Could expired drugs cut the US health bill?
With drug shortages and a bloated national health bill, what if expired medications were still effective? What if instead of throwing out the drugs, patients and pharmacists could keep them on the shelves for several more years? Lee Cantrell, director of the California Poison Control System, San Diego Division, and a professor of clinical pharmacy at University of California, San Francisco and his colleagues went about testing the content of old boxes of medicine, which had expired 28 to 40 years earlier. Out of the 14 compounds they analyzed, 12 still fulfilled government requirements for potency, according to the team's report, released Monday. The boxed drugs included the narcotic painkillers hydrocodone and codeine as well as the sedative pentobarbital and butalbital.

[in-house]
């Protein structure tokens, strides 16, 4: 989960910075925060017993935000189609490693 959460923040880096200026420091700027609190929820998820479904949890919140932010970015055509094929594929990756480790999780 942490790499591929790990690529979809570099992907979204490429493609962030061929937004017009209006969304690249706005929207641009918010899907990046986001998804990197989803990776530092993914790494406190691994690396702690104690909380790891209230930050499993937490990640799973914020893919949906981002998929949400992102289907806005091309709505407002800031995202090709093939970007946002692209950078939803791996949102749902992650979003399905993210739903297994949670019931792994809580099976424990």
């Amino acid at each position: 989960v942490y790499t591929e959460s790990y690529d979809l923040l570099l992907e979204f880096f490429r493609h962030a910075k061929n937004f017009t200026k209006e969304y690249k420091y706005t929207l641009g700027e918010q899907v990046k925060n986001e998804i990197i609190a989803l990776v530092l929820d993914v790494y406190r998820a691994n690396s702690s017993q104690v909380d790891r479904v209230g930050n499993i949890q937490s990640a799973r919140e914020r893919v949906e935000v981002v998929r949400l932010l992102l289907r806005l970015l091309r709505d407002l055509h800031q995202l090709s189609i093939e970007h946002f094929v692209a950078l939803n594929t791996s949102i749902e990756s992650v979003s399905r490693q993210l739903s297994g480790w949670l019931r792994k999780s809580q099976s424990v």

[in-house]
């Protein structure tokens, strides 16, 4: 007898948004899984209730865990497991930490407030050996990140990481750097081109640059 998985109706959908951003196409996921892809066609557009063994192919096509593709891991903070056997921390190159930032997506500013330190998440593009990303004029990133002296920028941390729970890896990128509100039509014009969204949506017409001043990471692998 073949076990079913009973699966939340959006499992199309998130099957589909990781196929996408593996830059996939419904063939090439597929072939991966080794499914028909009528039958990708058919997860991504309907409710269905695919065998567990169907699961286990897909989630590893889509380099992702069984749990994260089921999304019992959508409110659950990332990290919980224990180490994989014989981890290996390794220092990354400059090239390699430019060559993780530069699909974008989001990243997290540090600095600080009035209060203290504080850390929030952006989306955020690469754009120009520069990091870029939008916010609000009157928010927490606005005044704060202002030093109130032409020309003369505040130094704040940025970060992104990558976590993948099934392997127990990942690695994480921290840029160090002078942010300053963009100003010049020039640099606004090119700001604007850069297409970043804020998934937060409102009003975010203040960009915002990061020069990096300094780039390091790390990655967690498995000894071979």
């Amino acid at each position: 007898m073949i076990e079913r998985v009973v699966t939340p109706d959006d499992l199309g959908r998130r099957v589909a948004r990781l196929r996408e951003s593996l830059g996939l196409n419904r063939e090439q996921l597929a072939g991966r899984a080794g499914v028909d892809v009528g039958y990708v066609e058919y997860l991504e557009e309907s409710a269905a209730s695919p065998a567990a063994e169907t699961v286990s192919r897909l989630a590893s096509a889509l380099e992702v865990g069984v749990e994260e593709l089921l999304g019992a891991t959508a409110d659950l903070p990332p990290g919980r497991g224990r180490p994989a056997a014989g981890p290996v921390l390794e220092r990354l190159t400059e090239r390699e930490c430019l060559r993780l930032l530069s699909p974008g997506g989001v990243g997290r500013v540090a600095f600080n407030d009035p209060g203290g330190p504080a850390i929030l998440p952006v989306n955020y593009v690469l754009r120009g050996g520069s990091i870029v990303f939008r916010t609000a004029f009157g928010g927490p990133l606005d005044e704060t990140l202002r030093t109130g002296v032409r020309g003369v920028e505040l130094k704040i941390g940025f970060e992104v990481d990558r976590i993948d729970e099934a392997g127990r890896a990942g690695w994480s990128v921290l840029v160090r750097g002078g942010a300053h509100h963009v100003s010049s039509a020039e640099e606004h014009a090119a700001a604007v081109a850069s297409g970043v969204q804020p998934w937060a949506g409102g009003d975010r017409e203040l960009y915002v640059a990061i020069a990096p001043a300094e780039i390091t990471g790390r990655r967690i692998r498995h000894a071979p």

- CDC Warns of Antibiotic Overuse in Hospitals
- Don't Underestimate Emotional Intelligence
- Two-Midnight Rule Must be Fixed or Replaced, Say Providers
- The Secret to Physician Engagement? It's Not Better Pay
- Care Coordination Tough to Define, Measure
- SCOTUS Review of NC Board Case 'A Very Big Deal' to Providers
- Yale New Haven Health Partners with Tenet Healthcare in CT
- Physicians Take SGR Repeal Message to Washington
- Size Matters in Antibiotic Overuse
- Evidence-Based Practice and Nursing Research: Avoiding Confusion